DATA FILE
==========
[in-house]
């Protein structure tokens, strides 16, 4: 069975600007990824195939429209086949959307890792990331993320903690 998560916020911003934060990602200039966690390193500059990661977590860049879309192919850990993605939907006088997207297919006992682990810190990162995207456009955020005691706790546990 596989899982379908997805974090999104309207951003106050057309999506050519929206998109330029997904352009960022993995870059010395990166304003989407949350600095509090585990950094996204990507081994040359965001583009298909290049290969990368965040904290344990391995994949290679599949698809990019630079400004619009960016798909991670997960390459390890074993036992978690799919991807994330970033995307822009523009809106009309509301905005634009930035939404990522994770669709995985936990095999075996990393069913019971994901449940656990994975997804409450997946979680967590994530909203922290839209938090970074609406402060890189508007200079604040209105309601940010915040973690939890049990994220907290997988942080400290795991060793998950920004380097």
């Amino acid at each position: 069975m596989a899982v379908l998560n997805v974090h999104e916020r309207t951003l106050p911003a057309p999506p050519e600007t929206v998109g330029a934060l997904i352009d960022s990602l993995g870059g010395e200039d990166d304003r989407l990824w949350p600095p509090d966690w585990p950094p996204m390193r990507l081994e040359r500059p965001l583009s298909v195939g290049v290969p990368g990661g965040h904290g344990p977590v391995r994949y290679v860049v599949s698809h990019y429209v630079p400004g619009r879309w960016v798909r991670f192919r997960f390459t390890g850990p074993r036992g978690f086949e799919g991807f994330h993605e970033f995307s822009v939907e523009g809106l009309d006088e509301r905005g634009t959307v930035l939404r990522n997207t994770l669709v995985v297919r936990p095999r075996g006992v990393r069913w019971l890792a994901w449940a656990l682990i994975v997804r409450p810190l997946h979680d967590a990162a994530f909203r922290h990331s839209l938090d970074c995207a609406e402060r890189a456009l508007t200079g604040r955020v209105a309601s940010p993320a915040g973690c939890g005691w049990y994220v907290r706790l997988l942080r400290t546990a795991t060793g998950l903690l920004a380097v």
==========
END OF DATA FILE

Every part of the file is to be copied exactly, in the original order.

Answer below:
[in-house]
């Protein structure tokens, strides 16, 4: 069975600007990824195939429209086949959307890792990331993320903690 998560916020911003934060990602200039966690390193500059990661977590860049879309192919850990993605939907006088997207297919006992682990810190990162995207456009955020005691706790546990 596989899982379908997805974090999104309207951003106050057309999506050519929206998109330029997904352009960022993995870059010395990166304003989407949350600095509090585990950094996204990507081994040359965001583009298909290049290969990368965040904290344990391995994949290679599949698809990019630079400004619009960016798909991670997960390459390890074993036992978690799919991807994330970033995307822009523009809106009309509301905005634009930035939404990522994770669709995985936990095999075996990393069913019971994901449940656990994975997804409450997946979680967590994530909203922290839209938090970074609406402060890189508007200079604040209105309601940010915040973690939890049990994220907290997988942080400290795991060793998950920004380097």
């Amino acid at each position: 069975m596989a899982v379908l998560n997805v974090h999104e916020r309207t951003l106050p911003a057309p999506p050519e600007t929206v998109g330029a934060l997904i352009d960022s990602l993995g870059g010395e200039d990166d304003r989407l990824w949350p600095p509090d966690w585990p950094p996204m390193r990507l081994e040359r500059p965001l583009s298909v195939g290049v290969p990368g990661g965040h904290g344990p977590v391995r994949y290679v860049v599949s698809h990019y429209v630079p400004g619009r879309w960016v798909r991670f192919r997960f390459t390890g850990p074993r036992g978690f086949e799919g991807f994330h993605e970033f995307s822009v939907e523009g809106l009309d006088e509301r905005g634009t959307v930035l939404r990522n997207t994770l669709v995985v297919r936990p095999r075996g006992v990393r069913w019971l890792a994901w449940a656990l682990i994975v997804r409450p810190l997946h979680d967590a990162a994530f909203r922290h990331s839209l938090d970074c995207a609406e402060r890189a456009l508007t200079g604040r955020v209105a309601s940010p993320a915040g973690c939890g005691w049990y994220v907290r706790l997988l942080r400290t546990a795991t060793g998950l903690l920004a380097v």